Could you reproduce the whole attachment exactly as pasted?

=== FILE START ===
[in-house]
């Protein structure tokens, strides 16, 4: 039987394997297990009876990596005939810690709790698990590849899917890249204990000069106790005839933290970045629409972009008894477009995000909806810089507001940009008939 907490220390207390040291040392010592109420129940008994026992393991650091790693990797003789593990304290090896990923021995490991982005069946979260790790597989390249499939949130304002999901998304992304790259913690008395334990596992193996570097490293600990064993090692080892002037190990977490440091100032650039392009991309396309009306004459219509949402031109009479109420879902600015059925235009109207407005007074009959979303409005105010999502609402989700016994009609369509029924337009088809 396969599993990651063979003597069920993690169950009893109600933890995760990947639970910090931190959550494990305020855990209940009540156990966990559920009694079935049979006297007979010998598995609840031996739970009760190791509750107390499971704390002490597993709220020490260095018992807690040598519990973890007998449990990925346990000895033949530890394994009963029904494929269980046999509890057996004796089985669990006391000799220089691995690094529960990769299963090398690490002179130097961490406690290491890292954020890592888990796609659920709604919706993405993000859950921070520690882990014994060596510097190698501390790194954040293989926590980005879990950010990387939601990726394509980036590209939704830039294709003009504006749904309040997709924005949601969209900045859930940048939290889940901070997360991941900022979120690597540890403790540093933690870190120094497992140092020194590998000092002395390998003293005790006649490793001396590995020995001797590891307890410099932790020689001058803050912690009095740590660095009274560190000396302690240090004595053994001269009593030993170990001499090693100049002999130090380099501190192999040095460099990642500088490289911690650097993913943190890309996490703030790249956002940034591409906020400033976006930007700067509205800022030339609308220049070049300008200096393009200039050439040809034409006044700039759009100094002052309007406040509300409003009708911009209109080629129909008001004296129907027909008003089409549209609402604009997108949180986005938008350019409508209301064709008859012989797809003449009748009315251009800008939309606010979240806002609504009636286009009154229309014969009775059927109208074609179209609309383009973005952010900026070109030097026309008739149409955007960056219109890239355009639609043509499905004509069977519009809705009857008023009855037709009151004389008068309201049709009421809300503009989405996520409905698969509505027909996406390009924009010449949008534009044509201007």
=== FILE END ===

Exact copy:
[in-house]
């Protein structure tokens, strides 16, 4: 039987394997297990009876990596005939810690709790698990590849899917890249204990000069106790005839933290970045629409972009008894477009995000909806810089507001940009008939 907490220390207390040291040392010592109420129940008994026992393991650091790693990797003789593990304290090896990923021995490991982005069946979260790790597989390249499939949130304002999901998304992304790259913690008395334990596992193996570097490293600990064993090692080892002037190990977490440091100032650039392009991309396309009306004459219509949402031109009479109420879902600015059925235009109207407005007074009959979303409005105010999502609402989700016994009609369509029924337009088809 396969599993990651063979003597069920993690169950009893109600933890995760990947639970910090931190959550494990305020855990209940009540156990966990559920009694079935049979006297007979010998598995609840031996739970009760190791509750107390499971704390002490597993709220020490260095018992807690040598519990973890007998449990990925346990000895033949530890394994009963029904494929269980046999509890057996004796089985669990006391000799220089691995690094529960990769299963090398690490002179130097961490406690290491890292954020890592888990796609659920709604919706993405993000859950921070520690882990014994060596510097190698501390790194954040293989926590980005879990950010990387939601990726394509980036590209939704830039294709003009504006749904309040997709924005949601969209900045859930940048939290889940901070997360991941900022979120690597540890403790540093933690870190120094497992140092020194590998000092002395390998003293005790006649490793001396590995020995001797590891307890410099932790020689001058803050912690009095740590660095009274560190000396302690240090004595053994001269009593030993170990001499090693100049002999130090380099501190192999040095460099990642500088490289911690650097993913943190890309996490703030790249956002940034591409906020400033976006930007700067509205800022030339609308220049070049300008200096393009200039050439040809034409006044700039759009100094002052309007406040509300409003009708911009209109080629129909008001004296129907027909008003089409549209609402604009997108949180986005938008350019409508209301064709008859012989797809003449009748009315251009800008939309606010979240806002609504009636286009009154229309014969009775059927109208074609179209609309383009973005952010900026070109030097026309008739149409955007960056219109890239355009639609043509499905004509069977519009809705009857008023009855037709009151004389008068309201049709009421809300503009989405996520409905698969509505027909996406390009924009010449949008534009044509201007």